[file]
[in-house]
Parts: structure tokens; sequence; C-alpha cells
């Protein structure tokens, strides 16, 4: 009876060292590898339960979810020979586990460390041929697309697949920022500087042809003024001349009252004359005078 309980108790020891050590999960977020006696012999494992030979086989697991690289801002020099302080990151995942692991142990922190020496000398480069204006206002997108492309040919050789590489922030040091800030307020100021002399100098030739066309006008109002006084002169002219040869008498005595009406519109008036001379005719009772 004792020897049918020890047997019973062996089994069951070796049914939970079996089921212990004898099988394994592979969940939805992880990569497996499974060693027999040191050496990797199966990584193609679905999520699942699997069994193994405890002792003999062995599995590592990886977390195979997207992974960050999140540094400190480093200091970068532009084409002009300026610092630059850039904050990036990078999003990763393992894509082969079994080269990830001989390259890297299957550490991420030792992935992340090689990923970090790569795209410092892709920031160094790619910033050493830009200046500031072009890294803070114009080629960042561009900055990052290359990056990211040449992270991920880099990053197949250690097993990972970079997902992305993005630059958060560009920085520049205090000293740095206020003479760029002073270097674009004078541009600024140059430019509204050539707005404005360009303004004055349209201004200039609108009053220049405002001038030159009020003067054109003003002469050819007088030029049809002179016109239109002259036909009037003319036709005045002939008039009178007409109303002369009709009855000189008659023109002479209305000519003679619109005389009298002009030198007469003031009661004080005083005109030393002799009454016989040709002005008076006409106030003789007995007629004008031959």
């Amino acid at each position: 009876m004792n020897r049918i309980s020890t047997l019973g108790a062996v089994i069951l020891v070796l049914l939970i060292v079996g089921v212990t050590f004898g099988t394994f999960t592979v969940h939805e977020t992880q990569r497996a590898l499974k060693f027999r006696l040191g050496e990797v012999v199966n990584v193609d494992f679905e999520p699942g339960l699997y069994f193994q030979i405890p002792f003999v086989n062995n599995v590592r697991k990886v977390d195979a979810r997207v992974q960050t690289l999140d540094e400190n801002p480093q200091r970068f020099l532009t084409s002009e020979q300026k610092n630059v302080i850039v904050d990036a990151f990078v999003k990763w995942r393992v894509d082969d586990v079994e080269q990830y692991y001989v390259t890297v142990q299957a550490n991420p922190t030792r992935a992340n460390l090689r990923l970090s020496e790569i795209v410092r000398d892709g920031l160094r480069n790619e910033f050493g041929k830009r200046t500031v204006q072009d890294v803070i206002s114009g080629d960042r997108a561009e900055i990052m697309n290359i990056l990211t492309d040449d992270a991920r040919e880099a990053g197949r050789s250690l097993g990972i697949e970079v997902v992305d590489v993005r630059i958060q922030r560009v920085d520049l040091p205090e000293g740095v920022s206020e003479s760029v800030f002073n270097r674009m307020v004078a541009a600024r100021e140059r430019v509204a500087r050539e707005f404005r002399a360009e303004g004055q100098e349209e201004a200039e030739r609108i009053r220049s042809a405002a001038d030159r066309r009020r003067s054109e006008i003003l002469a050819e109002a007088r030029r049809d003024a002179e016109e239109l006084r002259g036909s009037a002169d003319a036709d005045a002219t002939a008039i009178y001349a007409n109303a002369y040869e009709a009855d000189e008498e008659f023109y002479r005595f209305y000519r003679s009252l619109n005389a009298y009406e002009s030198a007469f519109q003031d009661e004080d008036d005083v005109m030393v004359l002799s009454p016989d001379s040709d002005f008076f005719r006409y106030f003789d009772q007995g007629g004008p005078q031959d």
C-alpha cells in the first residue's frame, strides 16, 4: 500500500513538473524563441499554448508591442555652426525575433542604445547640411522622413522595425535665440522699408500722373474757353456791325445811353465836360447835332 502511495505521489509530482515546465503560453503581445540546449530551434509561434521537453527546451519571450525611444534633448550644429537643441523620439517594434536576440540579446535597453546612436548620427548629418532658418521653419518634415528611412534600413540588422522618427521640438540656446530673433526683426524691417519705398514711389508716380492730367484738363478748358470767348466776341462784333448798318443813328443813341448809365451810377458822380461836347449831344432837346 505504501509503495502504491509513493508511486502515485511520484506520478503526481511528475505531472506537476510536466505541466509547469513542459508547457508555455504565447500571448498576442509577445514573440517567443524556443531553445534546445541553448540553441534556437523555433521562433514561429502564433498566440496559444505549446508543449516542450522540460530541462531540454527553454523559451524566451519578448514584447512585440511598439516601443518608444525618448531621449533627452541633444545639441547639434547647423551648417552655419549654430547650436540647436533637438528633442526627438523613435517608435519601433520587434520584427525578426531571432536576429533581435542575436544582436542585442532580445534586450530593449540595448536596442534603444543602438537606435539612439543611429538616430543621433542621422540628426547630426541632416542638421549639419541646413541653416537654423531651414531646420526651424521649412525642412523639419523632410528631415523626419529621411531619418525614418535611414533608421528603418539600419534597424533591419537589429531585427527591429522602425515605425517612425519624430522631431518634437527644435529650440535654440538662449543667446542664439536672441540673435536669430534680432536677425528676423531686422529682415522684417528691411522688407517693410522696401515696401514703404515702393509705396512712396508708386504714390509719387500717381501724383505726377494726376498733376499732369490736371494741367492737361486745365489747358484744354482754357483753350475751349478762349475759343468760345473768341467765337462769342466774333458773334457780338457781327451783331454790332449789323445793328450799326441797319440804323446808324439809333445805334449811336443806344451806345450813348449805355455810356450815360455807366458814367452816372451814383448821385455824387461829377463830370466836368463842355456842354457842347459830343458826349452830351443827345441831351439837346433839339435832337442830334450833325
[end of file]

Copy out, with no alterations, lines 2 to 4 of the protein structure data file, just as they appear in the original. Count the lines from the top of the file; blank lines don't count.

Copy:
Parts: structure tokens; sequence; C-alpha cells
């Protein structure tokens, strides 16, 4: 009876060292590898339960979810020979586990460390041929697309697949920022500087042809003024001349009252004359005078 309980108790020891050590999960977020006696012999494992030979086989697991690289801002020099302080990151995942692991142990922190020496000398480069204006206002997108492309040919050789590489922030040091800030307020100021002399100098030739066309006008109002006084002169002219040869008498005595009406519109008036001379005719009772 004792020897049918020890047997019973062996089994069951070796049914939970079996089921212990004898099988394994592979969940939805992880990569497996499974060693027999040191050496990797199966990584193609679905999520699942699997069994193994405890002792003999062995599995590592990886977390195979997207992974960050999140540094400190480093200091970068532009084409002009300026610092630059850039904050990036990078999003990763393992894509082969079994080269990830001989390259890297299957550490991420030792992935992340090689990923970090790569795209410092892709920031160094790619910033050493830009200046500031072009890294803070114009080629960042561009900055990052290359990056990211040449992270991920880099990053197949250690097993990972970079997902992305993005630059958060560009920085520049205090000293740095206020003479760029002073270097674009004078541009600024140059430019509204050539707005404005360009303004004055349209201004200039609108009053220049405002001038030159009020003067054109003003002469050819007088030029049809002179016109239109002259036909009037003319036709005045002939008039009178007409109303002369009709009855000189008659023109002479209305000519003679619109005389009298002009030198007469003031009661004080005083005109030393002799009454016989040709002005008076006409106030003789007995007629004008031959």
């Amino acid at each position: 009876m004792n020897r049918i309980s020890t047997l019973g108790a062996v089994i069951l020891v070796l049914l939970i060292v079996g089921v212990t050590f004898g099988t394994f999960t592979v969940h939805e977020t992880q990569r497996a590898l499974k060693f027999r006696l040191g050496e990797v012999v199966n990584v193609d494992f679905e999520p699942g339960l699997y069994f193994q030979i405890p002792f003999v086989n062995n599995v590592r697991k990886v977390d195979a979810r997207v992974q960050t690289l999140d540094e400190n801002p480093q200091r970068f020099l532009t084409s002009e020979q300026k610092n630059v302080i850039v904050d990036a990151f990078v999003k990763w995942r393992v894509d082969d586990v079994e080269q990830y692991y001989v390259t890297v142990q299957a550490n991420p922190t030792r992935a992340n460390l090689r990923l970090s020496e790569i795209v410092r000398d892709g920031l160094r480069n790619e910033f050493g041929k830009r200046t500031v204006q072009d890294v803070i206002s114009g080629d960042r997108a561009e900055i990052m697309n290359i990056l990211t492309d040449d992270a991920r040919e880099a990053g197949r050789s250690l097993g990972i697949e970079v997902v992305d590489v993005r630059i958060q922030r560009v920085d520049l040091p205090e000293g740095v920022s206020e003479s760029v800030f002073n270097r674009m307020v004078a541009a600024r100021e140059r430019v509204a500087r050539e707005f404005r002399a360009e303004g004055q100098e349209e201004a200039e030739r609108i009053r220049s042809a405002a001038d030159r066309r009020r003067s054109e006008i003003l002469a050819e109002a007088r030029r049809d003024a002179e016109e239109l006084r002259g036909s009037a002169d003319a036709d005045a002219t002939a008039i009178y001349a007409n109303a002369y040869e009709a009855d000189e008498e008659f023109y002479r005595f209305y000519r003679s009252l619109n005389a009298y009406e002009s030198a007469f519109q003031d009661e004080d008036d005083v005109m030393v004359l002799s009454p016989d001379s040709d002005f008076f005719r006409y106030f003789d009772q007995g007629g004008p005078q031959d």